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Thread: Saw nib?

  1. #31
    I bet Chris Schwarz has read all those dusty tomes at least once. Someone should shoot him an email.

  2. #32
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    Hmm. I wonder if some enterprising soul will start selling nibs so we can nibify (nibrilate?) our nibless saws.
    Where did I put that tape measure...

  3. #33
    I'm starting to feel "nib envy".
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  4. #34
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    Quote Originally Posted by Stephen Shepherd View Post
    using the nib to start a kerf? It is very handy, right there on the end of the saw, pulled or pushed with the thumb as a guide, makes a nice nick in the edge of the board to start the saw kerf.

    Give it a try.

    Stephen
    Stephen,

    Even if that is the reason for the nib, I don't think I'll be trying it any time soon. The saws that I own that have a nib are all old and it would be VERY dissapointing to me if I broke the nib off doing something that is already pretty easy to do with the teeth of the saw...

    I'm not saying you are wrong here because I don't know, but to me that explanation never made much sense. In order to start a kerf with the nib one must turn the saw over, and hold it in a way that the handles weren't designed to be used, then turn the saw back over and do the actual sawing. It just seems much simpler and easier to start the cut by using very light pressure. No turning and fumbling, no problem. This just kind of strikes me as a solution to a non-existent problem.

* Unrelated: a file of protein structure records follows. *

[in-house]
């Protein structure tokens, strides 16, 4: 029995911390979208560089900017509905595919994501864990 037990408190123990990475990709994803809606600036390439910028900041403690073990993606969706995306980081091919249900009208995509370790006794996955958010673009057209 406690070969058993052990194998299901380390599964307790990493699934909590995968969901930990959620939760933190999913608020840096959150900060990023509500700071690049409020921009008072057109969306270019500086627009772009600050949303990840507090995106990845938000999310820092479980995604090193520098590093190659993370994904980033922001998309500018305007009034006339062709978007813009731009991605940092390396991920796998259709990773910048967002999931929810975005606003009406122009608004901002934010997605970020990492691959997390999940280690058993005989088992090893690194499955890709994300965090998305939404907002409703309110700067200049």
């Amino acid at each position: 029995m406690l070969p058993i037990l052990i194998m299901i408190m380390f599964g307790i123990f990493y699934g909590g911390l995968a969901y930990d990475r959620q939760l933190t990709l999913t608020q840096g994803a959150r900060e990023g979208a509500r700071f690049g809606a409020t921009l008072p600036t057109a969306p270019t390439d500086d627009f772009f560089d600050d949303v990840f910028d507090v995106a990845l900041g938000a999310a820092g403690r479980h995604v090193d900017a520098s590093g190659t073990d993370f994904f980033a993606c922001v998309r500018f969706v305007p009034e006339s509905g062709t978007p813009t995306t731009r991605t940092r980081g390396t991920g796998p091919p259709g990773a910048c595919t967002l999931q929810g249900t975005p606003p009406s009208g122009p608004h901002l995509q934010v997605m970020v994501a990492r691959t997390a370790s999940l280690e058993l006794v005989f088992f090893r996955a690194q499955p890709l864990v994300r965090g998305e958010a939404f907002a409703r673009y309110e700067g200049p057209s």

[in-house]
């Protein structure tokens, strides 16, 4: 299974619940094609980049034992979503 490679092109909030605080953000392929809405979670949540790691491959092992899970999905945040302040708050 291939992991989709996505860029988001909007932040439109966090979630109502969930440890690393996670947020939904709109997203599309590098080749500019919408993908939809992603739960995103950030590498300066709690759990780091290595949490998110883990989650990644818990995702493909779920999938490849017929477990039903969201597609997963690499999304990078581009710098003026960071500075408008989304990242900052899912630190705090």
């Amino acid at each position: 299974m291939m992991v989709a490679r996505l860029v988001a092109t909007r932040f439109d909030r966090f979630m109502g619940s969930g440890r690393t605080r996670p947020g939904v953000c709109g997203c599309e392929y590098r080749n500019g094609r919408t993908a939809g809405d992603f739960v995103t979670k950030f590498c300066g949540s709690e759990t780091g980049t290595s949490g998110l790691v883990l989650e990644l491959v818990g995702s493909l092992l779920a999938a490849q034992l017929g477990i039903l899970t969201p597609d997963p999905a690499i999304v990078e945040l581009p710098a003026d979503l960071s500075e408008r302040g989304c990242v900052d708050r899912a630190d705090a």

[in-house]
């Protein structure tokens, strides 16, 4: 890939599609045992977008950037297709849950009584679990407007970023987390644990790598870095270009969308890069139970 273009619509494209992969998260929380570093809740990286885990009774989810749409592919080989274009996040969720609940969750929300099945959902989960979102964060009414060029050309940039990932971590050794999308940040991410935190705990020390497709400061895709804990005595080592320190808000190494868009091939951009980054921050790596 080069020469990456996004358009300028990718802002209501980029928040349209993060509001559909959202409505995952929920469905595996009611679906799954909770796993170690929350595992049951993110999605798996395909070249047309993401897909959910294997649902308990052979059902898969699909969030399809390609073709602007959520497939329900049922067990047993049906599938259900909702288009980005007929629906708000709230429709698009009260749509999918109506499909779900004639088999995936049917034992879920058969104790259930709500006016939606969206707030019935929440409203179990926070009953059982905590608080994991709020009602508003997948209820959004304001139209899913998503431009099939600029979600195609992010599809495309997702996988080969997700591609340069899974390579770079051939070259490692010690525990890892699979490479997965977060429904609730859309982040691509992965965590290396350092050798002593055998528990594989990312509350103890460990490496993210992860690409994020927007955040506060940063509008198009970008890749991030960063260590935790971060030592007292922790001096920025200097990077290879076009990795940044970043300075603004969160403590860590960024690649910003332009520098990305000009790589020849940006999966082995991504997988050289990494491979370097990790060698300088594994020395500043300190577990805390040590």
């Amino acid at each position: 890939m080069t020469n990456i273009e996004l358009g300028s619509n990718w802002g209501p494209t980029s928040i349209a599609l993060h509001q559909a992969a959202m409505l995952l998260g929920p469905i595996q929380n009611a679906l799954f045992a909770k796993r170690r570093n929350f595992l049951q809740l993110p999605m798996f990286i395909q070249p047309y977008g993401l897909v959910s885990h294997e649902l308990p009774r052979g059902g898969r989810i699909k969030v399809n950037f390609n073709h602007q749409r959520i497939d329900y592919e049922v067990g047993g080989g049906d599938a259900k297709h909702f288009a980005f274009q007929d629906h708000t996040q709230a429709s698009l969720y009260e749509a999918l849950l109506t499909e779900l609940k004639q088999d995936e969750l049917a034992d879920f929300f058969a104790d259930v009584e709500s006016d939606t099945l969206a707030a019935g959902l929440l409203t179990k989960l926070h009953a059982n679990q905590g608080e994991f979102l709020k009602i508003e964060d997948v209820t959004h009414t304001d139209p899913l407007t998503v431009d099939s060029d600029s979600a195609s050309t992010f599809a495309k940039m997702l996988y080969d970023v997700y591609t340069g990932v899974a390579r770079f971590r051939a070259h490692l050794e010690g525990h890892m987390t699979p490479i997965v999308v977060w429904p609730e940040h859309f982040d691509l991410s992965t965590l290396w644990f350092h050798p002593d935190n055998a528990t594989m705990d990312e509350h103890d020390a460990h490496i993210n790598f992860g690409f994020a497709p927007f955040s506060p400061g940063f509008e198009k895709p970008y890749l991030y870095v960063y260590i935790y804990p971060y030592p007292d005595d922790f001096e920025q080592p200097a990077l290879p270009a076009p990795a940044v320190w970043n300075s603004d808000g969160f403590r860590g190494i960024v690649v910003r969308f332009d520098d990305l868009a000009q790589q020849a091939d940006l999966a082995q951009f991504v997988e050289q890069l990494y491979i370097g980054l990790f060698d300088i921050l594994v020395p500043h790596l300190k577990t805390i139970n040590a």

"History is strewn with the wrecks of nations which have gained a little progressiveness at the cost of a great deal of hard manliness, and have thus prepared themselves for destruction as soon as the movements of the world gave a chance for it." -Walter Bagehot

  5. #35
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    Quote Originally Posted by Mike K Wenzloff View Post
    Excuse me? Kindler and gentler? Nah. And that thread? All 62 replies? Good natured fun, most of which is indistinguishable from the responses here.

    And what did Ray sum up the thread by writing?


    Thanks guys !!!!! You did not disappoint me !!! You are the greatest !!!!! I only wish we were ALL sitting in my shop right now coming up with all these answers.

    Now, what can I come up with to stir the pot???
    Ray

    Geez Louise.

    Take care, Mike
    Mike,

    All of this is good natured fun, both here and on Wood Central, and I took it as such. So did Ray. I do think the ribbing on WC was a little more "vigorous" than here, but all in fun none the less. My post to which you replied was a little tongue in cheek and not intended to be a criticism of WC at all.